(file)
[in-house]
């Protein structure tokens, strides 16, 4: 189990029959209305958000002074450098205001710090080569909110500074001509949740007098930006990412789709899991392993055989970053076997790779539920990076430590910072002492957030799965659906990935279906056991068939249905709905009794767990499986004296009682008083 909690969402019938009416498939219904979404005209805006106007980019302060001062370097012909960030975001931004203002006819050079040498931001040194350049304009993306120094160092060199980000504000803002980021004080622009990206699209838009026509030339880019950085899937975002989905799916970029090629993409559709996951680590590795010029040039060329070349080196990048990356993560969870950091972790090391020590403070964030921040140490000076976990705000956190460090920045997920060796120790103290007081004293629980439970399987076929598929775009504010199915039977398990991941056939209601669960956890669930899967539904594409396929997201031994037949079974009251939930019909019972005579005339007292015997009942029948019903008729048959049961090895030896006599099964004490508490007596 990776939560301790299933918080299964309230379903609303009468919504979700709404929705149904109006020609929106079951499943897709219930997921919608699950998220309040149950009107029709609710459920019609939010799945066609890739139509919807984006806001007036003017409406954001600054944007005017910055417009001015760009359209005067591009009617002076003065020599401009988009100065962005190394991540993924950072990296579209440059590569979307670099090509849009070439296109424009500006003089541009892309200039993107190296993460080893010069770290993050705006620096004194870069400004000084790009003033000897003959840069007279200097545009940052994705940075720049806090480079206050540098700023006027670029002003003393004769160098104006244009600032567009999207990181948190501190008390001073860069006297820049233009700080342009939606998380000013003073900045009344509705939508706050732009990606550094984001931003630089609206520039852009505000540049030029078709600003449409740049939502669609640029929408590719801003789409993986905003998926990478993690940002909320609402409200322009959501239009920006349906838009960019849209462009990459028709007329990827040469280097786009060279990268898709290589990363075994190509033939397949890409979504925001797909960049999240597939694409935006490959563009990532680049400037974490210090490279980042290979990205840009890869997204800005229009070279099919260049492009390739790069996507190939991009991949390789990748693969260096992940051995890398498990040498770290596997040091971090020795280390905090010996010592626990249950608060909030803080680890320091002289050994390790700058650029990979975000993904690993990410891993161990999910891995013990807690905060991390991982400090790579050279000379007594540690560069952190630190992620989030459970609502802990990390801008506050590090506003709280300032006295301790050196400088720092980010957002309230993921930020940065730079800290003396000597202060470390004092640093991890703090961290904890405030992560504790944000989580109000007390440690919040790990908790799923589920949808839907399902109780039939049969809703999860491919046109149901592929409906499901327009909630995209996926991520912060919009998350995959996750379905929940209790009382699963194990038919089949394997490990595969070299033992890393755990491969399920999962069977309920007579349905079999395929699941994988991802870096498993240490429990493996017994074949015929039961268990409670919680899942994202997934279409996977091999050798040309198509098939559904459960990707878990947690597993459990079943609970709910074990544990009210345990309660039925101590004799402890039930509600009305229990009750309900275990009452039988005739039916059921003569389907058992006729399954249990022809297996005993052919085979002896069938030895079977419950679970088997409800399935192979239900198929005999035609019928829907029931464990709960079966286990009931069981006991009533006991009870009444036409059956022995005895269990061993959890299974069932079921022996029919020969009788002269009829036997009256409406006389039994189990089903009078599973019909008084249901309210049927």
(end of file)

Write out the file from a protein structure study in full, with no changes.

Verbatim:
[in-house]
């Protein structure tokens, strides 16, 4: 189990029959209305958000002074450098205001710090080569909110500074001509949740007098930006990412789709899991392993055989970053076997790779539920990076430590910072002492957030799965659906990935279906056991068939249905709905009794767990499986004296009682008083 909690969402019938009416498939219904979404005209805006106007980019302060001062370097012909960030975001931004203002006819050079040498931001040194350049304009993306120094160092060199980000504000803002980021004080622009990206699209838009026509030339880019950085899937975002989905799916970029090629993409559709996951680590590795010029040039060329070349080196990048990356993560969870950091972790090391020590403070964030921040140490000076976990705000956190460090920045997920060796120790103290007081004293629980439970399987076929598929775009504010199915039977398990991941056939209601669960956890669930899967539904594409396929997201031994037949079974009251939930019909019972005579005339007292015997009942029948019903008729048959049961090895030896006599099964004490508490007596 990776939560301790299933918080299964309230379903609303009468919504979700709404929705149904109006020609929106079951499943897709219930997921919608699950998220309040149950009107029709609710459920019609939010799945066609890739139509919807984006806001007036003017409406954001600054944007005017910055417009001015760009359209005067591009009617002076003065020599401009988009100065962005190394991540993924950072990296579209440059590569979307670099090509849009070439296109424009500006003089541009892309200039993107190296993460080893010069770290993050705006620096004194870069400004000084790009003033000897003959840069007279200097545009940052994705940075720049806090480079206050540098700023006027670029002003003393004769160098104006244009600032567009999207990181948190501190008390001073860069006297820049233009700080342009939606998380000013003073900045009344509705939508706050732009990606550094984001931003630089609206520039852009505000540049030029078709600003449409740049939502669609640029929408590719801003789409993986905003998926990478993690940002909320609402409200322009959501239009920006349906838009960019849209462009990459028709007329990827040469280097786009060279990268898709290589990363075994190509033939397949890409979504925001797909960049999240597939694409935006490959563009990532680049400037974490210090490279980042290979990205840009890869997204800005229009070279099919260049492009390739790069996507190939991009991949390789990748693969260096992940051995890398498990040498770290596997040091971090020795280390905090010996010592626990249950608060909030803080680890320091002289050994390790700058650029990979975000993904690993990410891993161990999910891995013990807690905060991390991982400090790579050279000379007594540690560069952190630190992620989030459970609502802990990390801008506050590090506003709280300032006295301790050196400088720092980010957002309230993921930020940065730079800290003396000597202060470390004092640093991890703090961290904890405030992560504790944000989580109000007390440690919040790990908790799923589920949808839907399902109780039939049969809703999860491919046109149901592929409906499901327009909630995209996926991520912060919009998350995959996750379905929940209790009382699963194990038919089949394997490990595969070299033992890393755990491969399920999962069977309920007579349905079999395929699941994988991802870096498993240490429990493996017994074949015929039961268990409670919680899942994202997934279409996977091999050798040309198509098939559904459960990707878990947690597993459990079943609970709910074990544990009210345990309660039925101590004799402890039930509600009305229990009750309900275990009452039988005739039916059921003569389907058992006729399954249990022809297996005993052919085979002896069938030895079977419950679970088997409800399935192979239900198929005999035609019928829907029931464990709960079966286990009931069981006991009533006991009870009444036409059956022995005895269990061993959890299974069932079921022996029919020969009788002269009829036997009256409406006389039994189990089903009078599973019909008084249901309210049927």